The Cross is the most widely recognized symbol of Christianity. And, while the Gospels and the Epistles speak of its overarching significance to the earliest believers, the Cross was not always openly displayed. By the third century, Christians made the sign of the Cross on their foreheads. However, as a physical artifact, the Cross was disguised during the first centuries after Christ, when persecution was widespread. The open use of various forms of Christian Crosses at Shadyside Church was not a practice of the Early Church until the late fourth century.
The cross shape was sometimes hidden within other symbols, such as the mast of a ship or an anchor. The anchor is one of the carved medallions on the front façade of Shadyside’s Parish Hall. As such, it recalls two aspects of Christ. In addition to his atoning sacrifice through crucifixion, we find in Hebrews 6:19-20, “… this hope as an anchor for the soul, firm and secure. It enters the inner sanctuary behind the curtain, where Jesus, who went before us, has entered on our behalf…”
Not far from the anchor is a medallion with two symbolic references. In the Cross Etoile or Star Cross, we are reminded of the heavenly guide for the Magi after the birth of Jesus as well as the instrument of his death.
Two other medallions incorporate small crosses within their symbols. The symbol for Peter is crossed keys, referring to the authority of the church given by Christ through the Disciple. Within the bit of each key, we see the Latin Cross. More subtle, are crosses on the loaves in the medallion that recalls the miraculous feeding of the multitude by Jesus.
Before departing the Parish Hall, we note a Cross related to the Scots-Irish Presbyterianism of Western Pennsylvania. The form of the Celtic Cross predates its Christian symbolic use. There are numerous ancient examples, some associated with pagan religious practice. No definitive explanation is available for the Christian adoption of a superimposition of circle and cruciform. One particularly romantic story claims that the circle was used among pagans to identify a person to be sacrificed. The person on whom the circle focused the sun’s rays was to die. The placement of the Cross over the circle blocks the rays and signifies that Christ has become the sacrifice for everyone.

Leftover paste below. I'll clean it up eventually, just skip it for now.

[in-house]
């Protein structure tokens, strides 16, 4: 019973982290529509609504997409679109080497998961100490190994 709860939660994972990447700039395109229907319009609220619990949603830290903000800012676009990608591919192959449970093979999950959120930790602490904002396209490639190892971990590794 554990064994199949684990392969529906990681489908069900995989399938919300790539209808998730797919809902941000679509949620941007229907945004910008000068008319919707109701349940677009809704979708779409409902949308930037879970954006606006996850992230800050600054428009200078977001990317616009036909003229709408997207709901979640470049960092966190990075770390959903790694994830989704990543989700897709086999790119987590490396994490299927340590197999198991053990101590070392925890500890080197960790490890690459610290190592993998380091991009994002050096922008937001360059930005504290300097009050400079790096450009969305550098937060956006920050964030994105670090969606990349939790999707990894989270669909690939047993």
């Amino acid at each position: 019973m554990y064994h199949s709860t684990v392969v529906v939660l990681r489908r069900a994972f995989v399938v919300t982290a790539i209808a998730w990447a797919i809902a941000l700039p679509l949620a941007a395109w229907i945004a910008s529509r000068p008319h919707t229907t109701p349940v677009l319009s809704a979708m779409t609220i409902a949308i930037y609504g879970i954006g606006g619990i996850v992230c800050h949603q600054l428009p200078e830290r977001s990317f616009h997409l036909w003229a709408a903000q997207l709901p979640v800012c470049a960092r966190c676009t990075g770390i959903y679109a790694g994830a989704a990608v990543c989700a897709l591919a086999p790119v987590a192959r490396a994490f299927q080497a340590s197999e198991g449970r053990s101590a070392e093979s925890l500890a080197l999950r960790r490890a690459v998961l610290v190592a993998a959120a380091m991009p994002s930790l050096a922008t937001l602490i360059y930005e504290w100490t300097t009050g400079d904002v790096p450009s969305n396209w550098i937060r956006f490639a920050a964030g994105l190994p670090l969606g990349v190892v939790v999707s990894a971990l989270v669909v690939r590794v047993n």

Two more Crosses are found outside at Shadyside. At the peak of all four main gables, an equal-armed Greek Cross is found, mounted within a circle. The use of a Greek Cross may allude to the Byzantine influence on Romanesque architecture and its various revivals. Below this example on the front façade is a Latin Cross covered with foliate carving. The graceful tapering at the ends of the Cross members is a variation on this most common Christian symbol in the Western Church.
As a result of post-Reformation iconoclasm and mistrust of the Roman Catholic Church, Protestant churches often rejected the display of Crosses in worship. This suspicion of explicit symbolism began to diminish in the mid-1800s, but was still somewhat common through the first half of the twentieth century.
In Shadyside’s chancel and nave, only the gold Cross on the communion table is found. It was added only after the 1938 remodeling of the sanctuary. Apparently, some skepticism remained and the compromise acceptance required a simple Cross. Shortly after its addition, however, the bright red backing was added to make the Cross more prominent.
When this feature was published in the predecessor website, I forgot about the Cross in the chapel chancel. It was carried over from the 1950s chapel as it existed before the 2010 remodeling. And so, we find only two Crosses within the building, and those of relatively recent origin. Of the eight outside, five were part of the original 1890 structure. The remaining three are a part of the Parish Hall, erected in 1953.
Careful observers will notice that, when I composed this feature several years ago, I omitted the cross in the chancel of Shadyside’s chapel, which is shown in the preceding feature “I Wish I Could Have Seen It.”